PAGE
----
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Person# Klaus Jansen

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Problem solving is the process of achieving a goal by overcoming obstacles, a frequent part of most activities. Problems in need of solutions range from simple personal tasks (e.g. how to turn on an a

In mathematics, particularly in order theory, an upper bound or majorant of a subset S of some preordered set (K, ≤) is an element of K that is greater

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Klaus Jansen, Kim-Manuel Klein, Alexandra Anna Lassota

We consider fundamental algorithmic number theoretic problems and their relation to a class of block structured Integer Linear Programs (ILPs) called 2-stage stochastic. A 2-stage stochastic ILP is an integer program of the form min{c(T)x vertical bar Ax = b, l

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We consider the fully dynamic bin packing problem, where items arrive and depart in an online fashion and repacking of previously packed items is allowed. The goal is, of course, to minimize both the number of bins used as well as the amount of repacking. A recently introduced way of measuring the repacking costs at each timestep is the migration factor, defined as the total size of repacked items divided by the size of an arriving or departing item. Concerning the trade-off between number of bins and migration factor, if we wish to achieve an asymptotic competitive ratio of 1+epsilon\documentclass[12pt]{minimal} \usepackage{amsmath} \usepackage{wasysym} \usepackage{amsfonts} \usepackage{amssymb} \usepackage{amsbsy} \usepackage{mathrsfs} \usepackage{upgreek} \setlength{\oddsidemargin}{-69pt} \begin{document}$1 + \epsilon$\end{document} for the number of bins, a relatively simple argument proves a lower bound of omega(1/epsilon)\documentclass[12pt]{minimal} \usepackage{amsmath} \usepackage{wasysym} \usepackage{amsfonts} \usepackage{amssymb} \usepackage{amsbsy} \usepackage{mathrsfs} \usepackage{upgreek} \setlength{\oddsidemargin}{-69pt} \begin{document}$\Omega ({1}/{\epsilon })$\end{document} for the migration factor. We establish a nearly matching upper bound of O(1/epsilon 4log1/epsilon)\documentclass[12pt]{minimal} \usepackage{amsmath} \usepackage{wasysym} \usepackage{amsfonts} \usepackage{amssymb} \usepackage{amsbsy} \usepackage{mathrsfs} \usepackage{upgreek} \setlength{\oddsidemargin}{-69pt} \begin{document}$O({1}/{\epsilon }4 \log {1}/{\epsilon })$\end{document} using a new dynamic rounding technique and new ideas to handle small items in a dynamic setting such that no amortization is needed. The running time of our algorithm is polynomial in the number of items nand in 1/epsilon\documentclass[12pt]{minimal} \usepackage{amsmath} \usepackage{wasysym} \usepackage{amsfonts} \usepackage{amssymb} \usepackage{amsbsy} \usepackage{mathrsfs} \usepackage{upgreek} \setlength{\oddsidemargin}{-69pt} \begin{document}${1}/{\epsilon }$\end{document}. The previous best trade-off was for an asymptotic competitive ratio of 5/4\documentclass[12pt]{minimal} \usepackage{amsmath} \usepackage{wasysym} \usepackage{amsfonts} \usepackage{amssymb} \usepackage{amsbsy} \usepackage{mathrsfs} \usepackage{upgreek} \setlength{\oddsidemargin}{-69pt} \begin{document}${5}/{4}$\end{document} for the bins (rather than 1+epsilon\documentclass[12pt]{minimal} \usepackage{amsmath} \usepackage{wasysym} \usepackage{amsfonts} \usepackage{amssymb} \usepackage{amsbsy} \usepackage{mathrsfs} \usepackage{upgreek} \setlength{\oddsidemargin}{-69pt} \begin{document}$1+\epsilon$\end{document}) and needed an amortized number of O(logn)\documentclass[12pt]{minimal} \usepackage{amsmath} \usepackage{wasysym} \usepackage{amsfonts} \usepackage{amssymb} \usepackage{amsbsy} \usepackage{mathrsfs} \usepackage{upgreek} \setlength{\oddsidemargin}{-69pt} \begin{document}$O(\log n)$\end{document} repackings (while in our scheme the number of repackings is independent of n and non-amortized).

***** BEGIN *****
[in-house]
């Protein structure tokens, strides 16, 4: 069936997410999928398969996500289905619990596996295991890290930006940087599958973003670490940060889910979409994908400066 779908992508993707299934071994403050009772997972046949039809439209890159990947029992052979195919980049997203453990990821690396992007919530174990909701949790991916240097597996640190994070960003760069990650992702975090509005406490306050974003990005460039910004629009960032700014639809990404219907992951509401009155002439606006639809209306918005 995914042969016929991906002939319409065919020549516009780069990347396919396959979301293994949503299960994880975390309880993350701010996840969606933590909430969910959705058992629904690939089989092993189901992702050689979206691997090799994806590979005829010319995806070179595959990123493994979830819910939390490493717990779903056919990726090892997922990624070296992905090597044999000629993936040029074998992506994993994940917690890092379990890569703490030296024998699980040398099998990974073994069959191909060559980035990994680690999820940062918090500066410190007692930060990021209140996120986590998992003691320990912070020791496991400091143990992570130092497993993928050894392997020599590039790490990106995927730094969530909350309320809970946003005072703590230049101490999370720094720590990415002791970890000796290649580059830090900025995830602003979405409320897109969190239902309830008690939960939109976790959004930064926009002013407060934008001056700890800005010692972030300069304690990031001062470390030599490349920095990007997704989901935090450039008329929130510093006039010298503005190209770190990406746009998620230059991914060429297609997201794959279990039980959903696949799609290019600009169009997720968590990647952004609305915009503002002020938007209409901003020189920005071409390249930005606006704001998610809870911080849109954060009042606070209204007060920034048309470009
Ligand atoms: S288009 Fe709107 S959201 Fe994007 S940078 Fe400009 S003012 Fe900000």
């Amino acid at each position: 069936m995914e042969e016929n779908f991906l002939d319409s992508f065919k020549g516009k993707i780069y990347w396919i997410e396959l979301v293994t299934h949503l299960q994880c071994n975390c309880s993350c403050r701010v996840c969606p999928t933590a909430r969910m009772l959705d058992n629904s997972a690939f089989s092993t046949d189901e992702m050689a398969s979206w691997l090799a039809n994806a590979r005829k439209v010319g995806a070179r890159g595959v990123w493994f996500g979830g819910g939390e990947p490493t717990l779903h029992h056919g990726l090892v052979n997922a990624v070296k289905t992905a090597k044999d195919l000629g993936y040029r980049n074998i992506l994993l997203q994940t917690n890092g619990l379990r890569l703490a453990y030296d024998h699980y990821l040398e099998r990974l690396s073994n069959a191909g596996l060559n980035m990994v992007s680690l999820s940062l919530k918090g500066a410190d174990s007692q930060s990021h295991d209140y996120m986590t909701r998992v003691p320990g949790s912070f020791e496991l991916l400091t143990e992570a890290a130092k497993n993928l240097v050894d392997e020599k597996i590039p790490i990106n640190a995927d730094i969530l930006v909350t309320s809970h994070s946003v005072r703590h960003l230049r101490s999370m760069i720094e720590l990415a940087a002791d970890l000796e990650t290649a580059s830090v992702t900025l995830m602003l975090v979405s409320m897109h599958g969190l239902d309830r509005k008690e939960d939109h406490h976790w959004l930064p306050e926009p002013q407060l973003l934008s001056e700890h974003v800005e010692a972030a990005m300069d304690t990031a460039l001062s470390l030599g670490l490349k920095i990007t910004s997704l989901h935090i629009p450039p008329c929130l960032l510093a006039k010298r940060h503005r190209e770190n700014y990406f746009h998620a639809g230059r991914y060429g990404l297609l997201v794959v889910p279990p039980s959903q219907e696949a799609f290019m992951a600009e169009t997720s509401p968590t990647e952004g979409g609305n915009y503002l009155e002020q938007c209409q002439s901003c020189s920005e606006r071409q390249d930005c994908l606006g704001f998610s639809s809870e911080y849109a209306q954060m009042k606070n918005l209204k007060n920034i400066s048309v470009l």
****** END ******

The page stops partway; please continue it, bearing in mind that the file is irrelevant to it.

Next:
In the restricted Santa Claus problem we are given resources R and players P. Every resource j is an element of R. has a value v(j) and every player i is an element of P desires a set of resources R(i). We are interested in distributing the resources to players that desire them. The quality of a solution is measured by the least happy player, i.e., the lowest sum of resource values. This value should be maximized. The local search algorithm by Asadpour et al. [1] and its connection to the configuration LP has proved itself to be a very influential technique for this and related problems. Asadpour et al. used a local search to obtain a bound of 4 for the ratio of the fractional to the integral optimum of the configuration LP (the integrality gap). This bound is non-constructive, since the local search has not been shown to terminate in polynomial time. On the negative side, the worst instance known has an integrality gap of 2. Although much progress was made in this area, neither bound has been improved since. We present a better analysis that shows the integrality gap is not worse than 3 + 5/6 approximate to 3.8333. (C) 2020 Elsevier B.V. All rights reserved.